Focus on working deeply
“Deep work” is the term author Cal Newport uses to describe the kind of work that ruthlessly prioritizes quality over quantity. “To produce at your peak level,” he writes, “you need to work for extended periods with full concentration on a single task free from distraction.”
One hour of focused, high-quality work is more than most people complete all day long. To achieve deep work in the morning, try these tips:
- Know the day before exactly what you’ll be working on during your deep work hour. I created a little end-of-day ritual I call “The 4:55 Drill” to help me do just that: A few minutes before leaving work at the end of the day, I take an index card and jot down three things I want to accomplish the next day and leave it on my desk.
- Put your phone somewhere out of sight and earshot while you’re doing deep work. Even the smallest distraction can throw us out of the flow of focused work and make it hard to get back on track.
- Build up to working for an hour straight. When I first started prioritizing deep work, I’d work for 20 minutes, take a short break, then return. After about a week, I bumped it up to 30 minutes with one break, then 45 minutes, and eventually I got to the point where I am able to work straight through my deep work hour without any breaks or distractions. This uninterrupted flow has been invaluable.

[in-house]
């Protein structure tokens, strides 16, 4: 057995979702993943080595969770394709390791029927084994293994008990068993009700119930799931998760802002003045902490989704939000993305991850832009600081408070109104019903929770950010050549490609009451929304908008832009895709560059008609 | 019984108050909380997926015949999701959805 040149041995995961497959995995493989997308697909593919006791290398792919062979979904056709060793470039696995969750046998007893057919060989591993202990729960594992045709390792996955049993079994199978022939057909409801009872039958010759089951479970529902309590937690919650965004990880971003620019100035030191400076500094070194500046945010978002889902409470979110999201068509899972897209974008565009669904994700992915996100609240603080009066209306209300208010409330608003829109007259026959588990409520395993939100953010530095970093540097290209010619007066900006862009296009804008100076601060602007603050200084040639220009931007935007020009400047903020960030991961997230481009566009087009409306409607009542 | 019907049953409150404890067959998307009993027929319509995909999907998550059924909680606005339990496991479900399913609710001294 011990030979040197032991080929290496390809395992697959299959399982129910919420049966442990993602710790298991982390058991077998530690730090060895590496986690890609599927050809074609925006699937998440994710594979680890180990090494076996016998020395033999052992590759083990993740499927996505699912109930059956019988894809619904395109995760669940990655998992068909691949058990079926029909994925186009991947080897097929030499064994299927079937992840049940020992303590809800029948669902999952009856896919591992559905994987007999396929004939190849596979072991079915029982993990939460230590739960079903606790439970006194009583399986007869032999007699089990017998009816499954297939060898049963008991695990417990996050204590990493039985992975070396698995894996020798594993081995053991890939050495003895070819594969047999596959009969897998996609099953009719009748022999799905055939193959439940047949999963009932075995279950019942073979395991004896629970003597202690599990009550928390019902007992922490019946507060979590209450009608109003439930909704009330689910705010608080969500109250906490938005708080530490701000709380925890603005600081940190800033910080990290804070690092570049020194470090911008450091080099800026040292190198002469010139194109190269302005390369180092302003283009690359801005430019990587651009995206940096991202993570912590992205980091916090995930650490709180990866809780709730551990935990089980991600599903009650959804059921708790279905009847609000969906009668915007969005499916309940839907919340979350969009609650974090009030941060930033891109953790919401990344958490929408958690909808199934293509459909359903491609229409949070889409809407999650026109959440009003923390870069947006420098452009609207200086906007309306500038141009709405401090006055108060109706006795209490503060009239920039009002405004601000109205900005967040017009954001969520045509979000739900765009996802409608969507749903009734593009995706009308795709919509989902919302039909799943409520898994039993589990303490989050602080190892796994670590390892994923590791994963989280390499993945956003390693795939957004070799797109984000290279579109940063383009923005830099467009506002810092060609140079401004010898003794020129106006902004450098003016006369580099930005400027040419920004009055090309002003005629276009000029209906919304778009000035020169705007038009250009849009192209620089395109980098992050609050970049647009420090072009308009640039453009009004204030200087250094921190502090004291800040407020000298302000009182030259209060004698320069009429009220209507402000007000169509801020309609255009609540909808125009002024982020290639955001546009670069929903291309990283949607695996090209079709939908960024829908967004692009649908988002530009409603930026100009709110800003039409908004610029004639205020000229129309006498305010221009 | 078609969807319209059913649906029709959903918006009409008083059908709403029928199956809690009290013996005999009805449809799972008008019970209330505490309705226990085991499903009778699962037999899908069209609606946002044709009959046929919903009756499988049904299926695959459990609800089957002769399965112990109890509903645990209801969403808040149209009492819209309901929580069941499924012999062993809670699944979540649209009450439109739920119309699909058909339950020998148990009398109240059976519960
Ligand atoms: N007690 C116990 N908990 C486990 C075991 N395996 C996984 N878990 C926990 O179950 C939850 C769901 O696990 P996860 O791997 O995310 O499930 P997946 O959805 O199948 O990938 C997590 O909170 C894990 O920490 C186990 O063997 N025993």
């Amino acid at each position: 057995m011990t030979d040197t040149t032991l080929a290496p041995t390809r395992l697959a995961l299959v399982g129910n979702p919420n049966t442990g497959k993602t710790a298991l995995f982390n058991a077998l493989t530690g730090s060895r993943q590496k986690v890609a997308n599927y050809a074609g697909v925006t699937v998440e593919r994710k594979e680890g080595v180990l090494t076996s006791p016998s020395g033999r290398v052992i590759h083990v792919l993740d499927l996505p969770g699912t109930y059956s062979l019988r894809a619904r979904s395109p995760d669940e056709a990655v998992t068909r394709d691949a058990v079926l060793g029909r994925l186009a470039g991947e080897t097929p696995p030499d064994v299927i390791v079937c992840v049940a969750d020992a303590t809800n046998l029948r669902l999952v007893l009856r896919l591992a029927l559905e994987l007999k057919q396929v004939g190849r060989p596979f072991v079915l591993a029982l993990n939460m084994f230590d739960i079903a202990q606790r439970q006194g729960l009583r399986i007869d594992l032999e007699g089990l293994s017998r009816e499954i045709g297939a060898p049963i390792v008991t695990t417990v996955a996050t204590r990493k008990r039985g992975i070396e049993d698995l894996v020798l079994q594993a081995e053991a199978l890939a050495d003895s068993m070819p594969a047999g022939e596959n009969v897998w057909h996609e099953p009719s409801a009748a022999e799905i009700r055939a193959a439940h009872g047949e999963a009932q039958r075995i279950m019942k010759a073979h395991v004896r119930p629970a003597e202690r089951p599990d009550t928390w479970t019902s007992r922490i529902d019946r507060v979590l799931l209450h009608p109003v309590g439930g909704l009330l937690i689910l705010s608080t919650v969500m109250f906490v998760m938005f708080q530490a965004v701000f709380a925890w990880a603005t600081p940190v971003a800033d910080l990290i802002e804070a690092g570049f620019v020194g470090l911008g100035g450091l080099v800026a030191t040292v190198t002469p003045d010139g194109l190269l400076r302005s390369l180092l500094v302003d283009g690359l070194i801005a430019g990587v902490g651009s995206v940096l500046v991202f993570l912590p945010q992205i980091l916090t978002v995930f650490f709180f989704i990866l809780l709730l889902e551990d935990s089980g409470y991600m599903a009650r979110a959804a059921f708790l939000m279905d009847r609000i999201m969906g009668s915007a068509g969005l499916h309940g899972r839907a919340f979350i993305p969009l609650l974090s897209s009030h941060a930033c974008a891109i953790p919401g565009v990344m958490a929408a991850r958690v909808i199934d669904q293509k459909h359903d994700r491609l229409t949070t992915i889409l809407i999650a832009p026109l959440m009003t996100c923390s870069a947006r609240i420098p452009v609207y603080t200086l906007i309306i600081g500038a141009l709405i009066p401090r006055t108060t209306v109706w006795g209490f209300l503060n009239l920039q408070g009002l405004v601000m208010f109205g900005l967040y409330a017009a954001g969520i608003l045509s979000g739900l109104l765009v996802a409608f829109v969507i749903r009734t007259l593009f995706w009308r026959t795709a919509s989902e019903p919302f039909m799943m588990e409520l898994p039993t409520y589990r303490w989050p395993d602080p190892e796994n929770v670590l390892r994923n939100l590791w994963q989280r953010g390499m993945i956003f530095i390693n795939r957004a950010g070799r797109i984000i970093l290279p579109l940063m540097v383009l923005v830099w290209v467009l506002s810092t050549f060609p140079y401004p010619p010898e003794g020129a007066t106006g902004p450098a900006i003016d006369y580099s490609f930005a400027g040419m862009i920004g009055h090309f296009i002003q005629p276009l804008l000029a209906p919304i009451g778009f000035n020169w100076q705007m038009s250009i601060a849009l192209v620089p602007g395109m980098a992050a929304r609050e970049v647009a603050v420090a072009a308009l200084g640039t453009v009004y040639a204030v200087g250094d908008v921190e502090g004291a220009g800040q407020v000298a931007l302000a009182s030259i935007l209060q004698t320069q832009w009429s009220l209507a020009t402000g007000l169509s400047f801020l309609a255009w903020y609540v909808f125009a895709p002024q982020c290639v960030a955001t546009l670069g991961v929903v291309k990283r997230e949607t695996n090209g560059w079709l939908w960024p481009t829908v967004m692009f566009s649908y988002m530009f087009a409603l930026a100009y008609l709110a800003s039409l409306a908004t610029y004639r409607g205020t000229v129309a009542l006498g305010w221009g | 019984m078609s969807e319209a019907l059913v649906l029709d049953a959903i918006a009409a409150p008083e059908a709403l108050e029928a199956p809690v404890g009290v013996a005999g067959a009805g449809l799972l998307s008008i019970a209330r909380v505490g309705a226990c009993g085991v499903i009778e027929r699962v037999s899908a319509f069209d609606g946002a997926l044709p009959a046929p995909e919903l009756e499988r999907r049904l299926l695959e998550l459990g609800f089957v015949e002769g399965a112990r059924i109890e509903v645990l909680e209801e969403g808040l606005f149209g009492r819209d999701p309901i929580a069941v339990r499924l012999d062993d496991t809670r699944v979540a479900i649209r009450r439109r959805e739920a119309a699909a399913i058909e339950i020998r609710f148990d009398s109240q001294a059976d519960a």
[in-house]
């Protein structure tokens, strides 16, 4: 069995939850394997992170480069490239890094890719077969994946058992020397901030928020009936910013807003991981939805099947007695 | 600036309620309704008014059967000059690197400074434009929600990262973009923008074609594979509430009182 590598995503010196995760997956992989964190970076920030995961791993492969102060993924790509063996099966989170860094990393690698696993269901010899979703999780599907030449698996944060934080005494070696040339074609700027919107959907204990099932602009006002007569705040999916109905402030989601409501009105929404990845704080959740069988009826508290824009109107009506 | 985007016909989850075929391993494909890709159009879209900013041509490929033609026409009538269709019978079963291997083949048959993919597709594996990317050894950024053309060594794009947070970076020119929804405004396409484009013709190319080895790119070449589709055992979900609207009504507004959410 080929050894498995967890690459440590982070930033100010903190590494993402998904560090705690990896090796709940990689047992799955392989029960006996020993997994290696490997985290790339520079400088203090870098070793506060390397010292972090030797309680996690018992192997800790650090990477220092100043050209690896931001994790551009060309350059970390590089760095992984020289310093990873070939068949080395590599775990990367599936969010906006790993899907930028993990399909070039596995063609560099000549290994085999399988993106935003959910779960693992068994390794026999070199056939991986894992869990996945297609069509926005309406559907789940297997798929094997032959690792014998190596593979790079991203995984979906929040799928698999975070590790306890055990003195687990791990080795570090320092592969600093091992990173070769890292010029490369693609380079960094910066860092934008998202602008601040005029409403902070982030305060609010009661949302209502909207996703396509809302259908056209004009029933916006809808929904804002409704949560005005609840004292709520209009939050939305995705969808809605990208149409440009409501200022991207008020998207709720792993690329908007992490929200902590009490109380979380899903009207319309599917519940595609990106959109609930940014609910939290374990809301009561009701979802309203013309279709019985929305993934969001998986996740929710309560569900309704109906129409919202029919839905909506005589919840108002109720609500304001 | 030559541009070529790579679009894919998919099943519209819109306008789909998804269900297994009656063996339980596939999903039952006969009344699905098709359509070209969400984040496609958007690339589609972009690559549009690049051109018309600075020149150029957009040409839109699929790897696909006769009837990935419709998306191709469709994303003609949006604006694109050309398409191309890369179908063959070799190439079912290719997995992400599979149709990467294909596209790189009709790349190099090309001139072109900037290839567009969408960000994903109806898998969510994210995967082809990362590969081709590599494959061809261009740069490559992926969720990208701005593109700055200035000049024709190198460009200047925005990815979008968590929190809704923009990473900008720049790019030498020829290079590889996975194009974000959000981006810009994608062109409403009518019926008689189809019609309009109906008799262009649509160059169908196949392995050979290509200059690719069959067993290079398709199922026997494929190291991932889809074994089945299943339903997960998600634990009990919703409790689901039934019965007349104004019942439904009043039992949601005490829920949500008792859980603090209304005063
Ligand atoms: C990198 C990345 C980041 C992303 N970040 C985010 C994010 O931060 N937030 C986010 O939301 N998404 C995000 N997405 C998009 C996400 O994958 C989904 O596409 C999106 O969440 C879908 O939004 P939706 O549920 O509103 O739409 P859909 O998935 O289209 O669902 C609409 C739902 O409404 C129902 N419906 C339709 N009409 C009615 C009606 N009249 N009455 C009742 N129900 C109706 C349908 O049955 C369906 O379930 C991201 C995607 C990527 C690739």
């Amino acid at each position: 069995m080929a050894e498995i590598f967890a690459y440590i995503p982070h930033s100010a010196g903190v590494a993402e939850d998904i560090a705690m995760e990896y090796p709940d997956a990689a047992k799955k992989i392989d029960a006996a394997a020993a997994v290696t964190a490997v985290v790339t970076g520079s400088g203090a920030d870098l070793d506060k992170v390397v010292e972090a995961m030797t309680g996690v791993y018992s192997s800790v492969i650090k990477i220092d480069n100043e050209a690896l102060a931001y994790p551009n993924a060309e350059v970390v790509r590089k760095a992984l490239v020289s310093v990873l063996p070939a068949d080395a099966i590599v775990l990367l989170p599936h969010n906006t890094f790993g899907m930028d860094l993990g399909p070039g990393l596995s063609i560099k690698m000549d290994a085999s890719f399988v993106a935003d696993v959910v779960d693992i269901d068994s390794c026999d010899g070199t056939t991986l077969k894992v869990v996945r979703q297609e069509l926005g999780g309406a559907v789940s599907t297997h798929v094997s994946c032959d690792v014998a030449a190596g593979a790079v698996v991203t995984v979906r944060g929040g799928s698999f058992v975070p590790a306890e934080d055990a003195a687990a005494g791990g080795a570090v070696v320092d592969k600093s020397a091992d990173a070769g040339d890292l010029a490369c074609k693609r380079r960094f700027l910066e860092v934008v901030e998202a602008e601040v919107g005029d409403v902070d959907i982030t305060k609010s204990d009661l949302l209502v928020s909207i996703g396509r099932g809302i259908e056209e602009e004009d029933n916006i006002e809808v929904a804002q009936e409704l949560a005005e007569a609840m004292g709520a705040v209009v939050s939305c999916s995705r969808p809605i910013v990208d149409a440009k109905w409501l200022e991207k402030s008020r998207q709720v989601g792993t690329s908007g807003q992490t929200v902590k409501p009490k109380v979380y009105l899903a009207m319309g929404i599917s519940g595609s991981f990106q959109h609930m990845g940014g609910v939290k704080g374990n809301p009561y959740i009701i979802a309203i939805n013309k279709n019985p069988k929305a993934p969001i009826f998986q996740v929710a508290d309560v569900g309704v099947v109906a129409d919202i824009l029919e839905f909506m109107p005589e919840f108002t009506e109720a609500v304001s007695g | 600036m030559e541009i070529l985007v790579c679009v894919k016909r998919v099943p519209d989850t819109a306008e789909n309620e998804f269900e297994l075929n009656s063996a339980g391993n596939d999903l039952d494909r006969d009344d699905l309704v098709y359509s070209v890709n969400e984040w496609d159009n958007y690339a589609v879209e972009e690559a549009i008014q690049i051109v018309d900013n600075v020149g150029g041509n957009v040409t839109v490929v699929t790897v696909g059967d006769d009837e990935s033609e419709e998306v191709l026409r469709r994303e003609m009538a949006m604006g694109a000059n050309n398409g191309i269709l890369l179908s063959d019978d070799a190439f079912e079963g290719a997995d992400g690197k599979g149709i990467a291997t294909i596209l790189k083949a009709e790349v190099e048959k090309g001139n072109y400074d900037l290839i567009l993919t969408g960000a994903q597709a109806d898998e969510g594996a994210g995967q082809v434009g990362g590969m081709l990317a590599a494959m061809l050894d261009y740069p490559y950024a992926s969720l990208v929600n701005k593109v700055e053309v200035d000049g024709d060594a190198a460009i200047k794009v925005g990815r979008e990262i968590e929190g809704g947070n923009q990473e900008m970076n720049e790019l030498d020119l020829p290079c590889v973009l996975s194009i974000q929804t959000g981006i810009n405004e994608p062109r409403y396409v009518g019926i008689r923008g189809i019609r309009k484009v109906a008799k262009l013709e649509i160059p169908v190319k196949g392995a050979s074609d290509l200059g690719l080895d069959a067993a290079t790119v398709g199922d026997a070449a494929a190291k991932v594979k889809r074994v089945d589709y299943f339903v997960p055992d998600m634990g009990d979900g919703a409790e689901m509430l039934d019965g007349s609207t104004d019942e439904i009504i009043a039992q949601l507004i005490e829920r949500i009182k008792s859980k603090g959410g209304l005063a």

Use the “Seinfeld strategy” to track your work
It’s been decades since management guru Peter Drucker coined the idea that “what gets measured gets done,” but the basic principle is just as valuable now. When we keep track of our goals and progress, we are naturally motivated to continue and improve.
To measure my own progress every morning, I use the “Seinfeld strategy,” a system that Jerry Seinfeld credits as his secret to producing so much popular content. It’s incredibly simple:
- Buy yourself a plain monthly wall calendar.
- At the top of the calendar note the task or action you’re tracking. For me it’s usually “write for one hour.”
- After you’ve completed the task, put a big X or some kind of mark through that day.
- Try to go as many days as possible without breaking the streak.
- If you do miss a day, note how many days there were in your streak and set that, plus one more, as your new goal.
There’s something extremely motivating about imagining how ugly it’s going to look if all but one day is filled in. I’ve had many days when I was on the verge of blowing off my writing habit, but that Seinfeld calendar kept me on track. As a bonus, once you’ve done this for several months, looking back over all your tracked work can motivate you to keep going.
Reward yourself for having a productive morning
If you’re consistently having trouble getting good work done in the morning, it’s likely because other behaviors and routines are more rewarding, and therefore more strongly reinforced.
To combat this, start building a rewarding post-work routine. The magnitude of the reward isn’t nearly as important as the ritual itself. After I work productively in the morning, I spend a minute or two looking out the window at the mountains. It’s a small pleasure, but more importantly, it’s a routine that signifies I’ve completed my work. It’s a little psychological pat on the back that helps cement the habit and ensure that I do it all again tomorrow.